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Acting Lance Corporal Giles Removing Wounded From A Battery Under Heavy Fire.


Acting Lance Corporal Giles Removing Wounded From A Battery Under Heavy Fire.

On the next day, Giles (Royal Army Medical Corps) showed no less coolness and heroism in directing the work of stretcher-bearers who were removing wounded from a battery a severe bombardment. He brought up several stretcher-squads, and in spite of casualties the work was performed with as much speed and precision as if the affair were a mere demonstration. For his highly commendable conduct, Giles received the D.C.M., and has since been promoted to the rank of sergeant.
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Driver G. Smith Saving Panic Stricken Horses From A Burning Farm.


Driver G. Smith Saving Panic Stricken Horses From A Burning Farm.

During the terrible German bombardment of Ypres and neighbourhood in April and May, it was quite impossible to find safe quarters even for hospital installations. The artillery and transport horses were continually under fire and many crises occurred. On one occasion a barn in which several horses were stalled was set on fire by a shell. The plight of the terrified animals can well be imagined, but driver G. smith, of the 61st Battery R.F.A., proved himself a man for the moment, and, rushing into the burning building, drew them out into safety, for which action he received the D.C.M.
Item Code : DTE0046Driver G. Smith Saving Panic Stricken Horses From A Burning Farm. - Editions Available
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Colour Sergeant Hall falls mortally wounded in attempting to rescue a wounded comrade.


Colour Sergeant Hall falls mortally wounded in attempting to rescue a wounded comrade.

On April 23rd 1915, a wounded man, who was lying some fifteen yards from a British trench in the neighbourhood of Ypres, called for help, and Company Sergeant Major Frederick William Hall, of the 8th Canadian Battalion, endeavoured to reach him in the face of a very heavy enfilade fire which was being poured in by the enemy. The first attempt failed, and a non commissioned officer and private soldier, who were attempting to give assistance, were both wounded. Company Sergeant Major Hall then made a second most gallant attempt, and was in the act of lifting up the wounded man to bring in when he fell mortally wounded in the head. For his most conspicuous bravery and self-sacrificing conduct, Colour Sergeant Hall was awarded the V.C.


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Item Code : DTE0535Colour Sergeant Hall falls mortally wounded in attempting to rescue a wounded comrade. - Editions Available
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Major Ing Checking A Retirement At A Critical Moment.


Major Ing Checking A Retirement At A Critical Moment.

On May 13th 1915, during the second Battle of Ypres, the British line gave way before the tremendous bombardment of the enemy, and as the huge high explosive shells burst on the parapets, completely shattering the trenches, survivors of the ordeal hastily retired. Seeing men falling back, Major George Harold Absell Ing, of the 2nd Dragoon Guards (Queens Bays), came back from his trench in the front line and standing with resolute courage on a road exposed to an appalling shellfire, ordered about forty bewildered men in the act of retiring, to join his section of the defence. His gallant action had far reaching results, and he was deservedly awarded the D.S.O.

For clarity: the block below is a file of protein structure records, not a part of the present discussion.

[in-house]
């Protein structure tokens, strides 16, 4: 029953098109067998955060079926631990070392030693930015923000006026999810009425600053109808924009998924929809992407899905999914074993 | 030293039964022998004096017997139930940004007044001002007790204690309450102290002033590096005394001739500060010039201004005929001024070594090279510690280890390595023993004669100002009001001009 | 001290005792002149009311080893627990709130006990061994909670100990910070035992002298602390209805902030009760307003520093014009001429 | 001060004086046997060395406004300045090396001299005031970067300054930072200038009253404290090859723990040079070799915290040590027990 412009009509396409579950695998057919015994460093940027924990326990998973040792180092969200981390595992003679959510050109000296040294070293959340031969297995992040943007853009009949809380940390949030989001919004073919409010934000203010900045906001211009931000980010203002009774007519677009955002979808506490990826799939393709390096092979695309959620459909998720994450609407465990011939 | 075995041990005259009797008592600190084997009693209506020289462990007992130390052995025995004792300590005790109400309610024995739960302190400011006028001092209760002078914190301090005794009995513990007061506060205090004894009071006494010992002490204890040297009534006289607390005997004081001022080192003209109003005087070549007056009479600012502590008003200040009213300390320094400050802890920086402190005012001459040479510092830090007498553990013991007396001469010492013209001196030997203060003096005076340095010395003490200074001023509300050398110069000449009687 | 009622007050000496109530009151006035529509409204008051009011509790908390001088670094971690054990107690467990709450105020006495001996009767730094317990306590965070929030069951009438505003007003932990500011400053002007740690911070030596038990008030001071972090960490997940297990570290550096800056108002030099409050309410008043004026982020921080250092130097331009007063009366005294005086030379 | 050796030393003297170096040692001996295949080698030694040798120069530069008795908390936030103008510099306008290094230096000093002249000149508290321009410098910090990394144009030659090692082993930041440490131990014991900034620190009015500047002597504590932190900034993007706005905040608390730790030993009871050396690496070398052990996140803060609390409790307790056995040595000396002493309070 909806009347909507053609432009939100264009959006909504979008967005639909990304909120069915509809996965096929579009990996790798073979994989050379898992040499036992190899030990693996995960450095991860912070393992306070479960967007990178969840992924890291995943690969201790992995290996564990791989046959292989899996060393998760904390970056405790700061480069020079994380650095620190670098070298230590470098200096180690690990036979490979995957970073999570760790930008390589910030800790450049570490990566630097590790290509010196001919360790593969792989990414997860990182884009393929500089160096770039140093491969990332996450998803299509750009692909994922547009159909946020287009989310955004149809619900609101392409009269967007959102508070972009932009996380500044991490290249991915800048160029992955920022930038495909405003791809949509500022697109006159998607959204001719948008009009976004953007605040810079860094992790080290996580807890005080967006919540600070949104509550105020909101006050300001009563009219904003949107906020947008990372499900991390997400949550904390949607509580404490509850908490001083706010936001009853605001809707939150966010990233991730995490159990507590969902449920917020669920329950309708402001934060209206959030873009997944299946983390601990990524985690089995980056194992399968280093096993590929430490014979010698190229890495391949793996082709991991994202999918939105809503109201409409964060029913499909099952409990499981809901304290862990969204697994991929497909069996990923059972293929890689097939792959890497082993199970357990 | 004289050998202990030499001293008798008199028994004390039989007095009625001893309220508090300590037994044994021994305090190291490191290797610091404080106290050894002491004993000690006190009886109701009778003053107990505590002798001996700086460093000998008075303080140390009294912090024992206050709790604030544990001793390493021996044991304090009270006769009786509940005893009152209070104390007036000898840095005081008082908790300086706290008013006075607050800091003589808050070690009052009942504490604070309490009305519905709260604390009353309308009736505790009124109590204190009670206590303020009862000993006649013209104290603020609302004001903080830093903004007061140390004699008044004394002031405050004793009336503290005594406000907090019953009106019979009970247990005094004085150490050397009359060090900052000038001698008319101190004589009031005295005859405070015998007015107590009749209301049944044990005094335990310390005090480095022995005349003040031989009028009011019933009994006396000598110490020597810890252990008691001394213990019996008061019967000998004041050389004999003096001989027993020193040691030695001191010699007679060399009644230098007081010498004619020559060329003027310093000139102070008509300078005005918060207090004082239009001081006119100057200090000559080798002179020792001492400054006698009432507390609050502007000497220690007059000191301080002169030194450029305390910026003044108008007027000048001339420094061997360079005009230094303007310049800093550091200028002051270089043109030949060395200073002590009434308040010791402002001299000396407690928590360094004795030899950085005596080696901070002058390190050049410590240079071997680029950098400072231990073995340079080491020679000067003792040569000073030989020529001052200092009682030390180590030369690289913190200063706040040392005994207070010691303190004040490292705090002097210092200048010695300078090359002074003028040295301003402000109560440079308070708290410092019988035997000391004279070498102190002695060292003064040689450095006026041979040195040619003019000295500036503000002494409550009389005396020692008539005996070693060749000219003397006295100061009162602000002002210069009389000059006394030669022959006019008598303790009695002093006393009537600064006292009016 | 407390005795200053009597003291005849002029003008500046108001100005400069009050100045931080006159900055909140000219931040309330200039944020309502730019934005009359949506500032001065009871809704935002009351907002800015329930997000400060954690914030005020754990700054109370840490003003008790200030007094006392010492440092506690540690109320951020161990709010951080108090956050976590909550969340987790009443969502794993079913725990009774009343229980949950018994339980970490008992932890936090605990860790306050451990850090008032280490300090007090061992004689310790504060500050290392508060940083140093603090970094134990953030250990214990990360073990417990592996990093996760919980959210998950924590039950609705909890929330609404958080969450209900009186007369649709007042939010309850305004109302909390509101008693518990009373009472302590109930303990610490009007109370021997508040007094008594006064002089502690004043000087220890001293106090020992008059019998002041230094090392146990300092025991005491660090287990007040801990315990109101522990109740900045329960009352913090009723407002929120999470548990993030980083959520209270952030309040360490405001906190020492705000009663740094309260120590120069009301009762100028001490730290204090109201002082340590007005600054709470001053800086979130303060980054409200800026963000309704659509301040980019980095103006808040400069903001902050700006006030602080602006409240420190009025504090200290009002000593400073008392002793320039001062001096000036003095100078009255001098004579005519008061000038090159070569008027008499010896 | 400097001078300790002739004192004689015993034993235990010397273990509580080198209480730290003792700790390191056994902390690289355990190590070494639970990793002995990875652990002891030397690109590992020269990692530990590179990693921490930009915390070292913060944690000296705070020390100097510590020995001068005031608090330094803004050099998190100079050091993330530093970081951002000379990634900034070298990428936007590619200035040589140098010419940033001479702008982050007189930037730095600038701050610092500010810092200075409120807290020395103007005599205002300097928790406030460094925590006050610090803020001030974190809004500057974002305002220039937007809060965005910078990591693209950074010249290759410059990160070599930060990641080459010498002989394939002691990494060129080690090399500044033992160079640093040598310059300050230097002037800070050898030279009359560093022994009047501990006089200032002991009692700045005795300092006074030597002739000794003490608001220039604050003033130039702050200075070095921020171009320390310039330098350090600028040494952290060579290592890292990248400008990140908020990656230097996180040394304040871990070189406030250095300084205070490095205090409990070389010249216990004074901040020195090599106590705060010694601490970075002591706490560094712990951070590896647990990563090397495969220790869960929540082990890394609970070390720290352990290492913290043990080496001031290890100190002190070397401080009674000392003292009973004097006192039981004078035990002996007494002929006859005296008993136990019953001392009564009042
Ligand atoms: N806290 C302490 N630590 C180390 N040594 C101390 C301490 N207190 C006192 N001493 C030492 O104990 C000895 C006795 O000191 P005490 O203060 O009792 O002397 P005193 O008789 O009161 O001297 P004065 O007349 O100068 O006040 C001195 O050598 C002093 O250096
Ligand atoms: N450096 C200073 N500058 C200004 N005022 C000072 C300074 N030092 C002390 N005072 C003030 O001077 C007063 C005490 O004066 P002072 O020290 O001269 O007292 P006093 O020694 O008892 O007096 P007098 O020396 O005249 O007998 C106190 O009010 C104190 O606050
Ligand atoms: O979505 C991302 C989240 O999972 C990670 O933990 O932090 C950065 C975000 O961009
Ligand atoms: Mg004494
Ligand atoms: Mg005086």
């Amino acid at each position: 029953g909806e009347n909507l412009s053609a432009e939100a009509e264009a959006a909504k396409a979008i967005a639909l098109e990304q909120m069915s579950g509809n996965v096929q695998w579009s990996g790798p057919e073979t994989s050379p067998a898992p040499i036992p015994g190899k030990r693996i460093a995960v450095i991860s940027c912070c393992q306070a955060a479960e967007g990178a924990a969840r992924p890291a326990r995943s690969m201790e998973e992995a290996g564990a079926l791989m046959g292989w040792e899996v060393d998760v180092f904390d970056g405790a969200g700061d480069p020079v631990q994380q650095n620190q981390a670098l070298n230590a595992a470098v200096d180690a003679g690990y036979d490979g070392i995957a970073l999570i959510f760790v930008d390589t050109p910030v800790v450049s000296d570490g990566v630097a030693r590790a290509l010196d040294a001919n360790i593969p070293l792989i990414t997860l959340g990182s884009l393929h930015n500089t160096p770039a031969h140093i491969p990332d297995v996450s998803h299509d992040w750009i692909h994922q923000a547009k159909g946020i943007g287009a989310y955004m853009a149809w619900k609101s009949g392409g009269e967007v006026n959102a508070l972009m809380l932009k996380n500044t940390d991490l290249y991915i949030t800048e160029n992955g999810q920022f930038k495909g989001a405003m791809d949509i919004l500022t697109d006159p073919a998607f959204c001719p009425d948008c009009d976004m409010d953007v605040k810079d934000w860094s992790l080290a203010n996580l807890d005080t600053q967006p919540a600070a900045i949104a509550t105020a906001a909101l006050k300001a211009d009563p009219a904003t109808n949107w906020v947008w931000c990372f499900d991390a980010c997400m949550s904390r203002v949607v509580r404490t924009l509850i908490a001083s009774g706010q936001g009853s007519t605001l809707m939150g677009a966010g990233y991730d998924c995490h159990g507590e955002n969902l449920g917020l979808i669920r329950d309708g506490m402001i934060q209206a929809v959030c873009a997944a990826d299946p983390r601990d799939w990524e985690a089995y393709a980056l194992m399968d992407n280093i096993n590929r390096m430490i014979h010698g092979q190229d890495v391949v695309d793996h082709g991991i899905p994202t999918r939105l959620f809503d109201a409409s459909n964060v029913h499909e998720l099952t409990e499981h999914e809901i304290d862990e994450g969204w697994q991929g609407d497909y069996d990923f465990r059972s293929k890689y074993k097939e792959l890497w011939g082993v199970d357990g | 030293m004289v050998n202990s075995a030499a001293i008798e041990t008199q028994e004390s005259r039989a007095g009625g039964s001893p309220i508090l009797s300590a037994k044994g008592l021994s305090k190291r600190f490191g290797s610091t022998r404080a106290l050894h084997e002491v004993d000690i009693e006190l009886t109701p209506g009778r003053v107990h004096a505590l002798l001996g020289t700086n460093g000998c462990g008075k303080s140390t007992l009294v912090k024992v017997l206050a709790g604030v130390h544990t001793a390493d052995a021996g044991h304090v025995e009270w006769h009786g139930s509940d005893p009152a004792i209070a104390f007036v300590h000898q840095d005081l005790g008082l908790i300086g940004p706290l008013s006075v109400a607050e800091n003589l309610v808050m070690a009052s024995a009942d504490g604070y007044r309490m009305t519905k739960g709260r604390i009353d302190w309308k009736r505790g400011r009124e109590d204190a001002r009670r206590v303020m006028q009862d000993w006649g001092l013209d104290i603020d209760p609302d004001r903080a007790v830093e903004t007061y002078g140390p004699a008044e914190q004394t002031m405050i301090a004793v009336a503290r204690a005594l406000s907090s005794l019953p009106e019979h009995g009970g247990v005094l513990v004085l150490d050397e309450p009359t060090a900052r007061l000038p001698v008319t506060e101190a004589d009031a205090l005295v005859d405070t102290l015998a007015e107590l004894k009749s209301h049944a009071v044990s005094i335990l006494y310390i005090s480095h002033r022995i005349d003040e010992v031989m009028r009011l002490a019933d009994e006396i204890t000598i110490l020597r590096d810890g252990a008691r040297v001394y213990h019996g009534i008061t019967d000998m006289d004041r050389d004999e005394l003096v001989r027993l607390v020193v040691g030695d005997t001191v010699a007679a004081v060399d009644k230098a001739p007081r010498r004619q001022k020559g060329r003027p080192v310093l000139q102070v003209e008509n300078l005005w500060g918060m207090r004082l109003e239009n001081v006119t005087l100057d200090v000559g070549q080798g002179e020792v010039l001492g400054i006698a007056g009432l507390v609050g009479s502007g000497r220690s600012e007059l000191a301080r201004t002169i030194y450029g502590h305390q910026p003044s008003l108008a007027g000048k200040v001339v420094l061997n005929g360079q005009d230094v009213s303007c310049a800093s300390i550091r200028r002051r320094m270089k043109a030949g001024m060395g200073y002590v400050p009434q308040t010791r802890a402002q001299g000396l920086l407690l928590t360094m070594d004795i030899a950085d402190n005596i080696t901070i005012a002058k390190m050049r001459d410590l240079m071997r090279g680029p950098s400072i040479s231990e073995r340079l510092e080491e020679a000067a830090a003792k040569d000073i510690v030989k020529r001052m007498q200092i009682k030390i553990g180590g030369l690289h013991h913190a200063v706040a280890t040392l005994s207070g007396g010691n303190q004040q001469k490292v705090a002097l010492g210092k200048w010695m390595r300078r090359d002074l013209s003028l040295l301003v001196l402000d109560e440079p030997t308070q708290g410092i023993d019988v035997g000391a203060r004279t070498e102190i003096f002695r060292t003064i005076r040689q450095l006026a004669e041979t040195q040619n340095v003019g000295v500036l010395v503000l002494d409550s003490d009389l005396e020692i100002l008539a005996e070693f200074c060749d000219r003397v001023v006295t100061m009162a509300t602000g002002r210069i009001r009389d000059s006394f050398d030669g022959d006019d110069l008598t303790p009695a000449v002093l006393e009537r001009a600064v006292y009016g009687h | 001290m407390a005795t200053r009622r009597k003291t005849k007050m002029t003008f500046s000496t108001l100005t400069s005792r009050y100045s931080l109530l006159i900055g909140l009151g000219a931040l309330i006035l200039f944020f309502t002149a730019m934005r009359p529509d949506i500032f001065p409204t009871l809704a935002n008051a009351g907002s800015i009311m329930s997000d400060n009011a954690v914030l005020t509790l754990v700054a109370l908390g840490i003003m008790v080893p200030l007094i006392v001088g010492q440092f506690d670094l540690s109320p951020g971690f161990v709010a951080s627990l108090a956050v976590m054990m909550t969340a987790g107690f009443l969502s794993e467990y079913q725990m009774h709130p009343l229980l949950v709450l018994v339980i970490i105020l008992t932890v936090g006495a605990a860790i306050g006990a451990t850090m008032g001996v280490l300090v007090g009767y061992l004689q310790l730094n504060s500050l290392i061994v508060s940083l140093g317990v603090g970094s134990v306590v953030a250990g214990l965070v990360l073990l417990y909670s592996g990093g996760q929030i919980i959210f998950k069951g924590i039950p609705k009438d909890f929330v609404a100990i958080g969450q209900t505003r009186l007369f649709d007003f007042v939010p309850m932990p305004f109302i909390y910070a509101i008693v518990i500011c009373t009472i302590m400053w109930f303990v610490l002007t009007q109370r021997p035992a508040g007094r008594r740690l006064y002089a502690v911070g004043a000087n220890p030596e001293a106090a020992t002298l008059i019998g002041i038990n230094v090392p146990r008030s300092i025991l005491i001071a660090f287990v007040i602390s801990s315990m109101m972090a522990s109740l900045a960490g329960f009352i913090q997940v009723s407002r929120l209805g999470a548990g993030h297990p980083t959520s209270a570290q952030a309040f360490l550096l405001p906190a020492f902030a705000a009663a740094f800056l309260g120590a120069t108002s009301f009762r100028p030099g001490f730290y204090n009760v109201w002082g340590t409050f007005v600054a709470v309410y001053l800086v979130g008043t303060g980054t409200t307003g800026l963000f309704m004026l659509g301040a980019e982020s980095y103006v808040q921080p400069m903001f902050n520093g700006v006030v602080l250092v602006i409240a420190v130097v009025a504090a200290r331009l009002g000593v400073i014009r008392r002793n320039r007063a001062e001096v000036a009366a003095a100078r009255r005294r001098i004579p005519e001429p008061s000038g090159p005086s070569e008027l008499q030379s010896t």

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Private J. Little Collecting Important Documents From A house Which Was Being Heavily Shelled.


Private J. Little Collecting Important Documents From A house Which Was Being Heavily Shelled.

On the afternoon of November 4th 1914, during the first battle of Ypres, the German artillery got the range of the 1st Corpse Headquarters, and several men were killed or wounded. On receiving orders the survivors left the house, but it was then discovered that important documents had been left behind. Private John little, of the 1st Battalion, Cameron Highlanders, gallantly returned and, while the house was being rapidly levelled by the enemys shellfire, collected the papers and carried them to safety. For his gallantry and devotion to duty he was awarded the D.C.M. He has since been awarded the Russian Order of St. George (3rd Class)


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Item Code : DTE0748Private J. Little Collecting Important Documents From A house Which Was Being Heavily Shelled. - Editions Available
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Corporal Schultz Dressing Wounded Under Heavy fire During The Second Battle of Ypres.


Corporal Schultz Dressing Wounded Under Heavy fire During The Second Battle of Ypres.

During the second battle of Ypres, Corporal Sam Schultz, of the 10th Canadian Battalion, was in charge of about ten other medical orderlies and fatigue men at a dressing station near Wieltje. On the night of April 24th 1915, the house, which was close behind the British lines, and hardly more than a hundred yards from the German trenches, was practically destroyed by shellfire, and Schultz and his party were obliged to perform their duties in extreme peril. Throughout the night, however, Schultz remained at his post and did not withdraw until the following afternoon, when all the wounded had been removed. He was rewarded with the D.C.M. for conspicuous gallantry and devotion to duty.